By Kaitlin Petrillo
Living In The Ledge Staff Reporter
As of late, Grand Ledge City Hall isn’t just a place for legislating. It’s a home to learning, too.
February through May, Youth Services Coordinator Ruth Thompson reads children stories to Grand Ledge’s preschoolers Tuesday mornings at City Hall. Parents and other family members accompany their 3- to 6-year-olds for a variety of stories and literacy enhancing activities.
“It helps kids learn structure. How to act in a specific setting,” said Thompson, also known as Mrs. T by the children she works with.
The structured story hour helps the preschoolers to not only build relationships with others their age, but also teaches them how to participate, cooperate, be social and work with others.
“It gives them a chance to get with other kids their age and relate to them,” said Judy Dietrich, 4-year-old Olivia Baxter’s grandmother.
“Each week we have a different theme,” said Thompson. “I have stations. So we’ll have cutting … pasting activities, sometimes we’ll paint or color. Just interactive things that tie in with the story.”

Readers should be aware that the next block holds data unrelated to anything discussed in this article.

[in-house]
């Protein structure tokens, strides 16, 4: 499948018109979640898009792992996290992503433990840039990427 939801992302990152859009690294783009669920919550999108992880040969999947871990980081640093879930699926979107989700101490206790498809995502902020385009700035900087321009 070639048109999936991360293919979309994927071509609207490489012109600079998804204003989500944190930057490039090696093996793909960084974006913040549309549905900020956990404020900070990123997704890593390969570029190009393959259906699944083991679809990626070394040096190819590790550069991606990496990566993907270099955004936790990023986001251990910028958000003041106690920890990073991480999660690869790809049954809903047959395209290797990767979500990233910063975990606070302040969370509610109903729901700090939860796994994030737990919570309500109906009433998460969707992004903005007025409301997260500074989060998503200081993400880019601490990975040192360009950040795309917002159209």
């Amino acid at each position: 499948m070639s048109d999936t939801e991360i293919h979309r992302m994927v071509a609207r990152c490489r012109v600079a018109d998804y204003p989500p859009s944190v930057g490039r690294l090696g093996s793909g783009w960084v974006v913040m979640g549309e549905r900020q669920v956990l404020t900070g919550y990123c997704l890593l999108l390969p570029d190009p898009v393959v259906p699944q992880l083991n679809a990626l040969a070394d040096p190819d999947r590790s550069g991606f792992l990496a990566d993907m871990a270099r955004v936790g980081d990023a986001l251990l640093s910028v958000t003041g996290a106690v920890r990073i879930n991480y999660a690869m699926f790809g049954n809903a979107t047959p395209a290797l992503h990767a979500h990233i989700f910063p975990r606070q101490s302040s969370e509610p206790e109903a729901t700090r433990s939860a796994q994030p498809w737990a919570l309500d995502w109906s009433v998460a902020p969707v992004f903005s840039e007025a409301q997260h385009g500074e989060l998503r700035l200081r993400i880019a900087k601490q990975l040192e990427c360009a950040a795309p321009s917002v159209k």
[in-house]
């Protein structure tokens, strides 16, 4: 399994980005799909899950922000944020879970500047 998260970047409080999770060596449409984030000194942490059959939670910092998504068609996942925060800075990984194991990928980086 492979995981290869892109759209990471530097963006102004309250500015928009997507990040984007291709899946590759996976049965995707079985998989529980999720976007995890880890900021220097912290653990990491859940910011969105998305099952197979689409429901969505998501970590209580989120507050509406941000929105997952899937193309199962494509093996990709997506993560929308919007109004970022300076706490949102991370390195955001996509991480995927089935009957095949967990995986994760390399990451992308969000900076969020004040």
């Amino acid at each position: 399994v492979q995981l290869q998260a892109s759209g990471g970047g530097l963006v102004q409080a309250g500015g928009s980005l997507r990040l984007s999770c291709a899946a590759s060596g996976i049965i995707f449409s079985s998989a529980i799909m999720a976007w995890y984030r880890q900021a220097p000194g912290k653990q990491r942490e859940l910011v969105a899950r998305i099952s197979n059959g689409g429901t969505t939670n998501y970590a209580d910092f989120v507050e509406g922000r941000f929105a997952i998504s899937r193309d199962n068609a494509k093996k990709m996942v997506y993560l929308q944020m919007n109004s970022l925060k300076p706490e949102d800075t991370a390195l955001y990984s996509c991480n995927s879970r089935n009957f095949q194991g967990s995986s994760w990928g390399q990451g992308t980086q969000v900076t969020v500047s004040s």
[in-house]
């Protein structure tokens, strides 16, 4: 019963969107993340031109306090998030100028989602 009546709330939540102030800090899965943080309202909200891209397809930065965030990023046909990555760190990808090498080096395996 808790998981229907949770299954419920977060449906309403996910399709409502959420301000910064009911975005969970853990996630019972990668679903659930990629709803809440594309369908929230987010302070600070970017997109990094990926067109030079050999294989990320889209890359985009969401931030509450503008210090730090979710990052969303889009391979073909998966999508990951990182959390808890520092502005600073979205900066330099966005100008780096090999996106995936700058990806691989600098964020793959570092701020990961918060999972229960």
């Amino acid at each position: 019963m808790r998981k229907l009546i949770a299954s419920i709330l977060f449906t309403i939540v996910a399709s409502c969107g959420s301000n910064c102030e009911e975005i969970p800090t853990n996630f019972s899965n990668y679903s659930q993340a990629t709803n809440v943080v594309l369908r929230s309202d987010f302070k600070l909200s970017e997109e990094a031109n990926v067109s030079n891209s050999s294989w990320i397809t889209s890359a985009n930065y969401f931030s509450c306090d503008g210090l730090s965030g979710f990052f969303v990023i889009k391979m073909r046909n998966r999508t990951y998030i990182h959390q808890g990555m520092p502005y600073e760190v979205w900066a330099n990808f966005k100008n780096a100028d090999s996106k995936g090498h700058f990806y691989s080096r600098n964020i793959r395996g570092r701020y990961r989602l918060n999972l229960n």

“Some days we have 20 kids and others we’ll have a smaller group, just depends,” she said.
Thompson has been putting on what parents are calling “power-hour story time” since 2007.
Typically, story hour is held at the Grand Ledge Area District Library, but due to renovations have been relocated to City Hall temporarily.
According to The Center for Public Education, investing in high-quality pre-kindergarten education benefits children, schools, and communities.
“I think it is such a good learning experience for them,” said Tianna Allen, aunt of 3-year-old Lucy Allen. “She has made a lot of friends.”
The National Early Childhood Longitudinal Study shows that children born after 2001 who attended a pre-k program showed higher graduations statistics, IQ’s, and better living situations long-term.
Other events, such as free face painting and a Curious George appearance after the St. Patrick’s Day Parade also help to bring the youngest generation of Grand Ledge and their parents together.
“It gets you and your kids out of the house with fun programs,” said Thompson.